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The Senior Tax Credit: Do I Qualify?

The Senior Tax Credit, also referred to as the Credit for the Elderly or Disabled, is a federal tax credit that can be applied to your tax returns if you are a senior (or if you have a disability, regardless of your age) and meet certain income requirements. This credit can amount to a significant benefit to qualified seniors as it might cover the amount of any tax you might owe, which could result in a tax refund.

Eligibility Requirements

To qualify for the senior tax credit, an individual must:

  • Be 65 or older by the end of the tax year (if younger, the individual must be retired on permanent and total disability, have taxable disability income and have not yet reached the mandatory retirement age)
  • Be a U.S. citizen or a resident alien (some exceptions apply to non-resident aliens married to U.S. citizens or resident aliens)
  • Meet certain income limits (as described below)

Income Limits

The IRS provides updated publications on the senior tax credit, which include the current income limits for eligibility. As of 2014, the limits were as follows:

Elderly and Disabled Tax Credit Income Limits (2014):

Filing Status

Your adjusted gross income must be less than:

OR the total of your nontaxable social security and other nontaxable pension(s), annuities, or disability income must be less than:

Single, head of household, or qualifying widow(er) with dependent child

$17,500

$5,000

Married filing jointly and only one spouse qualifies

$20,000

$5,000

Married filing jointly and both spouses qualify

$25,000

$7,500

Married filing separately and the spouses lived apart for the entire year

$12,500

$3,750

How Do I Claim The Senior Tax Credit?

To claim the senior tax credit on your federal taxes, you must complete a Schedule R form with your IRS Form 1040A. The Schedule R can be located on the Forms and Publications page of the IRS website.

If you’re married by the end of the tax year, you are generally required to file a joint return in order to claim the credit. However, separate returns can be filed if you did not live with your spouse at any time during the tax year. More information on the process of preparing and filing a Schedule R can be found on the IRS website.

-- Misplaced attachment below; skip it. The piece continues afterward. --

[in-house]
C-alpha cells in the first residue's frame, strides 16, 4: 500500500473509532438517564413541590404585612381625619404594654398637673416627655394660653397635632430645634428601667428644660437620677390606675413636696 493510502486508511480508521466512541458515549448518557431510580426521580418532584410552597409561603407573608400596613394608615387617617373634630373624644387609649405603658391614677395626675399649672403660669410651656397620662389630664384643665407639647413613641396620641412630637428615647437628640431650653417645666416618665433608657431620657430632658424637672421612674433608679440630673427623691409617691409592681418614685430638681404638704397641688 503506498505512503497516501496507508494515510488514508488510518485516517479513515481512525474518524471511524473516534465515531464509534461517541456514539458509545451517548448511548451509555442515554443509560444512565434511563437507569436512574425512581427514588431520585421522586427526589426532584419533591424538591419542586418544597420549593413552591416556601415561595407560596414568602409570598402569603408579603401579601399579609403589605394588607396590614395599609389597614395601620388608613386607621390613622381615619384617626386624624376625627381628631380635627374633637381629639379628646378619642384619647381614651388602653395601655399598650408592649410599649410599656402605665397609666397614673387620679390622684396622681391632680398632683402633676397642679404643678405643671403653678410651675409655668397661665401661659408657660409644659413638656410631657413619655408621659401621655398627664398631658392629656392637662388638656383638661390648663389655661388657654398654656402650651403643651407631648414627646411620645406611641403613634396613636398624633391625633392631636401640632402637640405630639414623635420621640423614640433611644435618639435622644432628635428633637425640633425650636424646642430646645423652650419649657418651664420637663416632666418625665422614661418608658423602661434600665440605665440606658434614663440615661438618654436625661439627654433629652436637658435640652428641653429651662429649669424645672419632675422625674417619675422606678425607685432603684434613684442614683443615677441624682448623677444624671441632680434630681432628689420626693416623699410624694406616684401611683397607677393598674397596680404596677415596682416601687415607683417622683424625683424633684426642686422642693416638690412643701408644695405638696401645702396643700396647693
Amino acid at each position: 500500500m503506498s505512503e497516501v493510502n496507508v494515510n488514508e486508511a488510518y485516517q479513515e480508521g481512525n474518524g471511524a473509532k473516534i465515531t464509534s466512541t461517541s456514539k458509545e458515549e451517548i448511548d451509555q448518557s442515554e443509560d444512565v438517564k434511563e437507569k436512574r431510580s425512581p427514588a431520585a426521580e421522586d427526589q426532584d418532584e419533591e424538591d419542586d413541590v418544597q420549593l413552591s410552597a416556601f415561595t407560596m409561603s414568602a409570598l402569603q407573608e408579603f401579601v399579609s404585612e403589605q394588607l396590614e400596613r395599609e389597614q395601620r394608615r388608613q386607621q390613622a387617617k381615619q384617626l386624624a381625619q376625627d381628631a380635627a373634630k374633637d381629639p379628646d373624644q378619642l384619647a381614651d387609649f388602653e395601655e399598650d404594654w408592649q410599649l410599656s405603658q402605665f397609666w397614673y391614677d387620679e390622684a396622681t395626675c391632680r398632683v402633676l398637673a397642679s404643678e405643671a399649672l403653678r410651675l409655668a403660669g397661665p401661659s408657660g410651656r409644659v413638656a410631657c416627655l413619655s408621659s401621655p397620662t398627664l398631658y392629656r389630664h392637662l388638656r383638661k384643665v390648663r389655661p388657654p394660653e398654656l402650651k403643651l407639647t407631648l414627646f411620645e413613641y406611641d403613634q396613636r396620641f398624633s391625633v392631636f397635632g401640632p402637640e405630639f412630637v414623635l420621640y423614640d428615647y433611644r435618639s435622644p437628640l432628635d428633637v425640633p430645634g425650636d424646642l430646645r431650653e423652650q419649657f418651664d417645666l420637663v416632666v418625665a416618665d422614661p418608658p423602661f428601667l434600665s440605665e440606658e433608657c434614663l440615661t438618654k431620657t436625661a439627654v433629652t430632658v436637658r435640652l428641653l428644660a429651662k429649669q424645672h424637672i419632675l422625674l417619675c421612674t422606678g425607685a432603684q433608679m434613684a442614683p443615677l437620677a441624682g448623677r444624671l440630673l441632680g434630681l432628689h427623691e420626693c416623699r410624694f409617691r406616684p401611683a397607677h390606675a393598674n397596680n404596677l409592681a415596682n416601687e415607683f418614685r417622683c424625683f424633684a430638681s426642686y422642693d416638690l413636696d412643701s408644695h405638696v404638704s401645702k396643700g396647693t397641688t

For assistance in preparing the Schedule R or your tax returns in general, the IRS provides a free tax return preparation program, Volunteer Income Tax Assistance (VITA). This program is available to qualifying taxpayers, particularly those over the age of sixty who make $53,000 or less. Under the VITA program, IRS certified volunteers will provide assistance with tax preparation and counseling. To find a VITA volunteer near you, see the VITA locator on the IRS website.

State Tax Credits

Certain states also have their own form of senior tax credits or exemptions that can apply on your state or local tax returns. California, for example, provides a Senior Head of Household Credit. Massachusetts, and other states, also offer Circuit Breaker Tax Credits to qualifying seniors based on real estate taxes or rent paid during the year. Additional information on senior tax credits or exemptions that may be available in your state can be located on the website of your state's treasury or revenue agency.

Further Considerations

The federal senior tax credit is only applied to the tax return of the filer and, therefore, would not apply if the qualifying senior was listed as a dependent on someone else's tax returns. However, in some cases it may be advantageous for a senior to be claimed as a dependent as there are other tax benefits that may apply to the filer, including deductions for medical and dental expenses and home care or adult care costs.

For a senior to be considered a dependent on another’s tax returns, the filer must provide over half of the senior's financial support and the senior must have lived with the filer for a full calendar year, among other factors.

Additional Resources

For additional information on tax breaks for seniors, see FindLaw's, "Top Seven Senior Tax Breaks." Also, given the complexity and fluidity of federal and state tax laws, it is important to consult a tax attorney or an accountant to see what federal and state senior tax credits or deductions may be available to you. To contact a tax attorney near you, see FindLaw’s attorney directory.

Next Steps
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